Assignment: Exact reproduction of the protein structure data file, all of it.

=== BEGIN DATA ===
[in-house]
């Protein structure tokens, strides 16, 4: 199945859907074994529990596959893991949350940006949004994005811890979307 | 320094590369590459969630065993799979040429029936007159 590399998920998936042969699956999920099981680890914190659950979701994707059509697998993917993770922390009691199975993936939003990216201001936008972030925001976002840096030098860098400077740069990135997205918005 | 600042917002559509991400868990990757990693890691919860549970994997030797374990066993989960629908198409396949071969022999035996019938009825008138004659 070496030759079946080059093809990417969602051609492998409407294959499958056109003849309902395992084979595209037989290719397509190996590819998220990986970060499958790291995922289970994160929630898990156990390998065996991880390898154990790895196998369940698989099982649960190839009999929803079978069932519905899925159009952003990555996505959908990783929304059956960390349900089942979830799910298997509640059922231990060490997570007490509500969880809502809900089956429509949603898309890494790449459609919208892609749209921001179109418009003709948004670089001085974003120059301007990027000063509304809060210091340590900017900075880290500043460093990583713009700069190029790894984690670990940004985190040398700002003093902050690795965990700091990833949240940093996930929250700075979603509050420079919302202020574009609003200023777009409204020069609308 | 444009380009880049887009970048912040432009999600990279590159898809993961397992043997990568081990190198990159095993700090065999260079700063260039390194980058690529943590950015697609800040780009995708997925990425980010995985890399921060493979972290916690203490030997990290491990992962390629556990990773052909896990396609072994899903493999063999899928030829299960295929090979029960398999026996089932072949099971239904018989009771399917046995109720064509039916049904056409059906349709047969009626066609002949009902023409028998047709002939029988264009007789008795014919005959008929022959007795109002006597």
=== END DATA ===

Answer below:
[in-house]
């Protein structure tokens, strides 16, 4: 199945859907074994529990596959893991949350940006949004994005811890979307 | 320094590369590459969630065993799979040429029936007159 590399998920998936042969699956999920099981680890914190659950979701994707059509697998993917993770922390009691199975993936939003990216201001936008972030925001976002840096030098860098400077740069990135997205918005 | 600042917002559509991400868990990757990693890691919860549970994997030797374990066993989960629908198409396949071969022999035996019938009825008138004659 070496030759079946080059093809990417969602051609492998409407294959499958056109003849309902395992084979595209037989290719397509190996590819998220990986970060499958790291995922289970994160929630898990156990390998065996991880390898154990790895196998369940698989099982649960190839009999929803079978069932519905899925159009952003990555996505959908990783929304059956960390349900089942979830799910298997509640059922231990060490997570007490509500969880809502809900089956429509949603898309890494790449459609919208892609749209921001179109418009003709948004670089001085974003120059301007990027000063509304809060210091340590900017900075880290500043460093990583713009700069190029790894984690670990940004985190040398700002003093902050690795965990700091990833949240940093996930929250700075979603509050420079919302202020574009609003200023777009409204020069609308 | 444009380009880049887009970048912040432009999600990279590159898809993961397992043997990568081990190198990159095993700090065999260079700063260039390194980058690529943590950015697609800040780009995708997925990425980010995985890399921060493979972290916690203490030997990290491990992962390629556990990773052909896990396609072994899903493999063999899928030829299960295929090979029960398999026996089932072949099971239904018989009771399917046995109720064509039916049904056409059906349709047969009626066609002949009902023409028998047709002939029988264009007789008795014919005959008929022959007795109002006597």